Diaspora, Race, MulticulturalismBook - 2015
Focusing on the work of black, diasporic writers in Canada, Blackening Canada investigates the manner in which literature can transform conceptions of nation and diaspora.
Focusing on the work of black, diasporic writers in Canada, particularly Dionne Brand, Austin Clarke, and Tessa McWatt, Blackening Canada investigates the manner in which literature can transform conceptions of nation and diaspora. Through a consideration of literary representation, public discourse, and the language of political protest, Paul Barrett argues that Canadian multiculturalism uniquely enables black diasporic writers to transform national literature and identity. These writers seize upon the ambiguities and tensions within Canadian discourses of nation to rewrite the nation from a black, diasporic perspective, converting exclusion from the national discourse into the impetus for their creative endeavours.
Within this context, Barrett suggests, debates over who counts as Canadian, the limits of tolerance, and the breaking points of Canadian multiculturalism serve not as signs of multiculturalism’s failure but as proof of both its vitality and of the unique challenges that black writing in Canada poses to multicultural politics and the nation itself.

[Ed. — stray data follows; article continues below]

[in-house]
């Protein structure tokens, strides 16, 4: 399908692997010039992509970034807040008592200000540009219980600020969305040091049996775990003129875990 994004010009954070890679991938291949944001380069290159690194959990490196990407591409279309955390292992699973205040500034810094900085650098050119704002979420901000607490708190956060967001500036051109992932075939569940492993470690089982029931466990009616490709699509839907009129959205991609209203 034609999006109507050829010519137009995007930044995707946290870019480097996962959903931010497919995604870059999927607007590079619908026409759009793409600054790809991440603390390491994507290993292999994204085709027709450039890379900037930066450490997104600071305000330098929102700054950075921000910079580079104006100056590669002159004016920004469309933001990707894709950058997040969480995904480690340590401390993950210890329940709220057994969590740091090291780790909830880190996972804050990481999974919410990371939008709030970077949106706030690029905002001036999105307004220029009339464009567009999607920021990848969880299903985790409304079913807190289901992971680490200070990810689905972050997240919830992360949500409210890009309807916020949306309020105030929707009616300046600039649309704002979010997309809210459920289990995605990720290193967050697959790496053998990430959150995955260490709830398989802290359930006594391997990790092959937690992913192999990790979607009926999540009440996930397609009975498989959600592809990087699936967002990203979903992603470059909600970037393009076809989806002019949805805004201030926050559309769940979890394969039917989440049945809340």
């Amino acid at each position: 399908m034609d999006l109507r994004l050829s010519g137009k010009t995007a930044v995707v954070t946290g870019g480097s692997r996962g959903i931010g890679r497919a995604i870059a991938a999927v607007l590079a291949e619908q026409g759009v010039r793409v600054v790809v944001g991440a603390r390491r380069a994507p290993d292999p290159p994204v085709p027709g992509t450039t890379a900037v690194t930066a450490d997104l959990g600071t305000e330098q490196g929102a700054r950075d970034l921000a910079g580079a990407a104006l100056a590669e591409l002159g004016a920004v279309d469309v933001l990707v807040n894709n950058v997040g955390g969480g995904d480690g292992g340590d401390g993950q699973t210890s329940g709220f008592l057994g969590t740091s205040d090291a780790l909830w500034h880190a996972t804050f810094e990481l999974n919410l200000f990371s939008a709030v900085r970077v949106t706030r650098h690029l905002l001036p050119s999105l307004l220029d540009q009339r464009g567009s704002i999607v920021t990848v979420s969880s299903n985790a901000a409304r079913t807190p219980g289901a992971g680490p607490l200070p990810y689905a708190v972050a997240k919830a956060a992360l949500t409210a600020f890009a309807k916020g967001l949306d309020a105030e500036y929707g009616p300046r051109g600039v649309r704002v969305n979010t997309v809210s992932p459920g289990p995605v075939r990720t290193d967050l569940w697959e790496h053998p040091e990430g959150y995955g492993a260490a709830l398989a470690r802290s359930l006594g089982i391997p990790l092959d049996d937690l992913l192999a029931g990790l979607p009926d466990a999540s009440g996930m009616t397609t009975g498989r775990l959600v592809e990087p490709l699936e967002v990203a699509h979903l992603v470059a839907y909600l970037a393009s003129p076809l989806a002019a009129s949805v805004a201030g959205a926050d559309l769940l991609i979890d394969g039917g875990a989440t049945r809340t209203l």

The author examines the works of black diaspora writers in Canada--Dionne Brand's thirsty, Austin Clarke's recent fiction, and Tessa McWatt's Out of My Skin, as well as how they represent the death of Albert Johnson at the hands of two police officers--to discern how literature can impact ideas of multiculturalism and the role of diasporic histories in the formation of multicultural identities. He shows how the works illustrate the exclusionary and racist practices of Canada and the strategies practiced by black people for coping and surviving, and how the works address the concept of belonging and the state construction of blackness and how black people resist these forms. Annotation ©2015 Ringgold, Inc., Portland, OR (protoview.com)